Combinations of yellow and green show other types of terrain which will be explained in the legend.
Courses can also be classified by age class. Your age class is determined by your gender and how old you will be on the 31st December of the year of the competition. So even if you not aged 40 until December you will compete in W/M 40 from January. The M/W refers to gender and there will also sometimes be Elite (E) classes available in M/W18, 20 and 21.
To help you navigate to each control you will be provided with a control description sheet. The control description sheet tells you what you are looking for, e.g. a path junction, a large boulder etc. When you find the control there will be some letters or numbers which should correspond to those on your control description sheet. If they do match, you have found the right place. If they don’t, it isn’t your control!
The full list of IOF Control Descriptions can be downloaded here.
Starting the Course
The course is represented on your map by; the triangle indicates the start, the numbered circles indicate the control locations and the double circle indicates the finish. You must visit the controls in the order they are numbered. At the ‘start’ you will need to ‘punch’ the control, which involves placing your electronic card (see equipment) into a unit which starts the timer. At the finish you are required to ‘download’ the information which is on your electronic card. You will then get a printout slip with your split and total time. This also confirms whether you have punched the controls in the correct order. You must download whether you have completed the course or not.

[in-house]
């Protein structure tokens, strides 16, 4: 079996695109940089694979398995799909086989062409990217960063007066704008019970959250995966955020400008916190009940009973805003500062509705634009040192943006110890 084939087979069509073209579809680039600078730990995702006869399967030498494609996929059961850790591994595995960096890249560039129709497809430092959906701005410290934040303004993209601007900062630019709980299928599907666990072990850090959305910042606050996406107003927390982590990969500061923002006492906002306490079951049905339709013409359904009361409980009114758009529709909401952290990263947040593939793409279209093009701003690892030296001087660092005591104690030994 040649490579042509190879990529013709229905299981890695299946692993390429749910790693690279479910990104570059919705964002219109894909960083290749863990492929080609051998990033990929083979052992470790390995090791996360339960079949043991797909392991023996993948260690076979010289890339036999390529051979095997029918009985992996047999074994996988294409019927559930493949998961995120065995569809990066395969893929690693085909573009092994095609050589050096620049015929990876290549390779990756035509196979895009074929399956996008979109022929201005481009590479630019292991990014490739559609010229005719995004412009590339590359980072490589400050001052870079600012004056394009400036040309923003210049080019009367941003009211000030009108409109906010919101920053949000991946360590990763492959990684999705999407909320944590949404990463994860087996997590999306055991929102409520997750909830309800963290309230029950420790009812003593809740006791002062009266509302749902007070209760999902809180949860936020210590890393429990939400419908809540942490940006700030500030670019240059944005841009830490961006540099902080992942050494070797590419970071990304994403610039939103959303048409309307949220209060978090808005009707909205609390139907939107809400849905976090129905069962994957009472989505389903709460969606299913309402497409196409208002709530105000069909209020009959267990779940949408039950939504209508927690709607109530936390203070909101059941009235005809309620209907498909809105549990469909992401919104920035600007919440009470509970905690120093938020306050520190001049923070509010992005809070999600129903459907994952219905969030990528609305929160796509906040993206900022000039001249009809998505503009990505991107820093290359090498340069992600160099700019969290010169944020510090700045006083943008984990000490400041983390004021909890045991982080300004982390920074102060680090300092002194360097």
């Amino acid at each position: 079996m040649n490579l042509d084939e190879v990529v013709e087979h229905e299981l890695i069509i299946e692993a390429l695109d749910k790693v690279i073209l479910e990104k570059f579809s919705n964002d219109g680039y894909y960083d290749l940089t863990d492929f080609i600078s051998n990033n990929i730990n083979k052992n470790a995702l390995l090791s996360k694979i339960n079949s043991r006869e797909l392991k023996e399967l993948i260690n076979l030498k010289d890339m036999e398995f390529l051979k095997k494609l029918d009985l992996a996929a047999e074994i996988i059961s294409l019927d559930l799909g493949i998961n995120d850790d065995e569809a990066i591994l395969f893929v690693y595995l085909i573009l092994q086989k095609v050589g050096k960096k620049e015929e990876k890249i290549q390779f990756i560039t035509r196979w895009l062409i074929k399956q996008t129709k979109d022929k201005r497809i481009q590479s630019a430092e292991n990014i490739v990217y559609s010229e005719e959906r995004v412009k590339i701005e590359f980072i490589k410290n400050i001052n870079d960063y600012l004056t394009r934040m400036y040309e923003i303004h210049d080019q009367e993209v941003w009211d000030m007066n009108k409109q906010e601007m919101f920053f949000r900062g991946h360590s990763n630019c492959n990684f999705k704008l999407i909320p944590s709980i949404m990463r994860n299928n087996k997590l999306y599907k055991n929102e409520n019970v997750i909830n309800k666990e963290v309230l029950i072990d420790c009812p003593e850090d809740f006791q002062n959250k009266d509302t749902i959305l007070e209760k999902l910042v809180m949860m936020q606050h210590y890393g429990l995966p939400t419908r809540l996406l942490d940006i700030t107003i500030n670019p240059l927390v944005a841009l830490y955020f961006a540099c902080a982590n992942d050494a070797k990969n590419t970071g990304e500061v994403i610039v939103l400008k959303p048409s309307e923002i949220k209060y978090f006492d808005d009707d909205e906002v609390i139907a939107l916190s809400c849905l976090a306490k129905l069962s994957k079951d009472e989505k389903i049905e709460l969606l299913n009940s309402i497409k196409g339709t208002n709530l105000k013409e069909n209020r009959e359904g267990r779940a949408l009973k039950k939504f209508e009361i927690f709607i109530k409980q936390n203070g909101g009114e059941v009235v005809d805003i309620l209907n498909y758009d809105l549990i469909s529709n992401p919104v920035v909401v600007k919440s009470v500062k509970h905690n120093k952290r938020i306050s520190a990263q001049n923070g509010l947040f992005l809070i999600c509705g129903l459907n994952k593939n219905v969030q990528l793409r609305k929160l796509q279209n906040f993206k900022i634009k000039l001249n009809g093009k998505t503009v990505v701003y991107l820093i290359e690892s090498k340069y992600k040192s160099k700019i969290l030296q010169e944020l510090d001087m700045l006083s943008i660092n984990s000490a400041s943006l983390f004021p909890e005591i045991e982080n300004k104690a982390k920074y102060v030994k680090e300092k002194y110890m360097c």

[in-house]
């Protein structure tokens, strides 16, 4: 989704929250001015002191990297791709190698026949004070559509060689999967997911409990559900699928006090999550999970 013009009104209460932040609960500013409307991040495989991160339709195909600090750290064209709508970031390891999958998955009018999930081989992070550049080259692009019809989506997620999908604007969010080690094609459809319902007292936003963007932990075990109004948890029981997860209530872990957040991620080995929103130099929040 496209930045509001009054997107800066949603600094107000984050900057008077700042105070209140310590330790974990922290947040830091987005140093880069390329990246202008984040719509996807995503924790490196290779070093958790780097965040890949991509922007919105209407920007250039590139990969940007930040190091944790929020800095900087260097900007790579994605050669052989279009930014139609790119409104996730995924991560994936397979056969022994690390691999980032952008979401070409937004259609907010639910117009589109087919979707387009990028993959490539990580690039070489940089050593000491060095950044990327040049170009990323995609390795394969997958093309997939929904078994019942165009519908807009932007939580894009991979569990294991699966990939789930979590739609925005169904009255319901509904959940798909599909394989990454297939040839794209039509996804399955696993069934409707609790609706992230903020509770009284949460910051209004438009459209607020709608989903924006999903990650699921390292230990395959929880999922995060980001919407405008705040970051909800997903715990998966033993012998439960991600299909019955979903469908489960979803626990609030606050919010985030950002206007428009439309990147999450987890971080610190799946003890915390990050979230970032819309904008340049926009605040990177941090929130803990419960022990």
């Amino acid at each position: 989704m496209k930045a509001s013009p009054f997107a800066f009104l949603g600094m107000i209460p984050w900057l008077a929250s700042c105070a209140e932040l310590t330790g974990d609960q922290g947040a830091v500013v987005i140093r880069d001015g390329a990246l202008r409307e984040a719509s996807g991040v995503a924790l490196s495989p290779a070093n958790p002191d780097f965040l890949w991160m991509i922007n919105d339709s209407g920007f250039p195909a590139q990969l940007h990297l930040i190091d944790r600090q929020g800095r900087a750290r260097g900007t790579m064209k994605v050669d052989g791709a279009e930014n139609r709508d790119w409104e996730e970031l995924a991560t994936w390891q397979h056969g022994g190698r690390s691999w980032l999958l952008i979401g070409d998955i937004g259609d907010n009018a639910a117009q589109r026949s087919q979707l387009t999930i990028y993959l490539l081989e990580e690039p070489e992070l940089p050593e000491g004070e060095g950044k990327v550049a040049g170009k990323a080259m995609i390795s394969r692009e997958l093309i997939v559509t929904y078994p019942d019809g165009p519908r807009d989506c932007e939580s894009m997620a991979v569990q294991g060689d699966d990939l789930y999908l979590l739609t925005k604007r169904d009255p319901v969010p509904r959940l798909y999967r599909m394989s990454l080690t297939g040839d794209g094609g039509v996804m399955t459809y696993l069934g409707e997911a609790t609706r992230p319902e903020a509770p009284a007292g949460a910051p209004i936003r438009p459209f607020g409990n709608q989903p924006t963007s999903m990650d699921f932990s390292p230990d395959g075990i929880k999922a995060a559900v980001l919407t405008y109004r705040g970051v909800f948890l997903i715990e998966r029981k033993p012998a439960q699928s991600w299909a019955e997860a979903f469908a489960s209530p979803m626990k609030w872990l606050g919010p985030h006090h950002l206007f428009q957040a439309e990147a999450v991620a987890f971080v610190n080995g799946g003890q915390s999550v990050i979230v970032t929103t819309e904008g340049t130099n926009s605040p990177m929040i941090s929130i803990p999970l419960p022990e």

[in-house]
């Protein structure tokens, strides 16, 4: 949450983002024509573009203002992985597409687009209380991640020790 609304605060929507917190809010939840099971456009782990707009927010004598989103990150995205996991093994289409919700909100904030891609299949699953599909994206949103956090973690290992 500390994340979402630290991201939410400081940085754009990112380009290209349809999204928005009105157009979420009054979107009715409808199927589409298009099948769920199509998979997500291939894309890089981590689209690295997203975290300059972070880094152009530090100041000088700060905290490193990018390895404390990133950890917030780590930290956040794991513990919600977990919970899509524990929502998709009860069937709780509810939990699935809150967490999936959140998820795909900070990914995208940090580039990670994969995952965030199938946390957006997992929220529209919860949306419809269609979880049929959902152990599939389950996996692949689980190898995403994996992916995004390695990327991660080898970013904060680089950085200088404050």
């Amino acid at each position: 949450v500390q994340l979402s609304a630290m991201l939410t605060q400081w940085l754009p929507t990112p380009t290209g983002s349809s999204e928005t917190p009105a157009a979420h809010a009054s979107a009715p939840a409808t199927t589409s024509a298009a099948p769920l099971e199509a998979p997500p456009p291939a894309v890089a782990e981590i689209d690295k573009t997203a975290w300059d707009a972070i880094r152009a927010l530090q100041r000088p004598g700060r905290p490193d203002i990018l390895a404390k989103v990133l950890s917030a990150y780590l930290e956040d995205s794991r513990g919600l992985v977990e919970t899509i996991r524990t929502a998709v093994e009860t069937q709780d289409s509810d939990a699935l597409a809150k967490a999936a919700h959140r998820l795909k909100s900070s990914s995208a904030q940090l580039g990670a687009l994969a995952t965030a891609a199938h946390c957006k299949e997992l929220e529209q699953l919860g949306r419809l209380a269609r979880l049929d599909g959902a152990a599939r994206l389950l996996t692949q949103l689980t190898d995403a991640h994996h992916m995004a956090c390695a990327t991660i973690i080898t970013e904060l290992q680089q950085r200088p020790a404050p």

Although you need to visit the controls in the correct order, the way you get to each control is key to your success. The direct line indicated by the pink line may not be the fastest when you take into account the terrain – say density of woodland, and contours. This is particularly relevant on the harder courses where paths are not the direct route. It may often be quicker to take a “longer” but flatter route.
Specially made orienteering suits are available, but any comfortable clothing is suitable. Because the more advanced courses give you the opportunity to go cross-country, maybe passing through rough vegetation, full body cover is advisable and may be insisted on at times. During the winter months, especially if you are going to walk round a course, make sure your clothing is warm enough.
Similarly, there are a number of makes of specialist shoe, all with studs or spikes for a good grip. But to start with, strong trainers or walking shoes or boots are adequate.
Dibber – not essential as you can hire one at the event but you can purchase your own at www.sportident.co.uk
Whistle – in the unlikely event of your getting injured you should carry a whistle, but it must only be used in cases of emergency.
Water – is not always provided at events so bring plenty to drink.
Watch – a good idea if you’ve a late start!
A full glossary of Orienteering jargon is available on the British Orienteering website.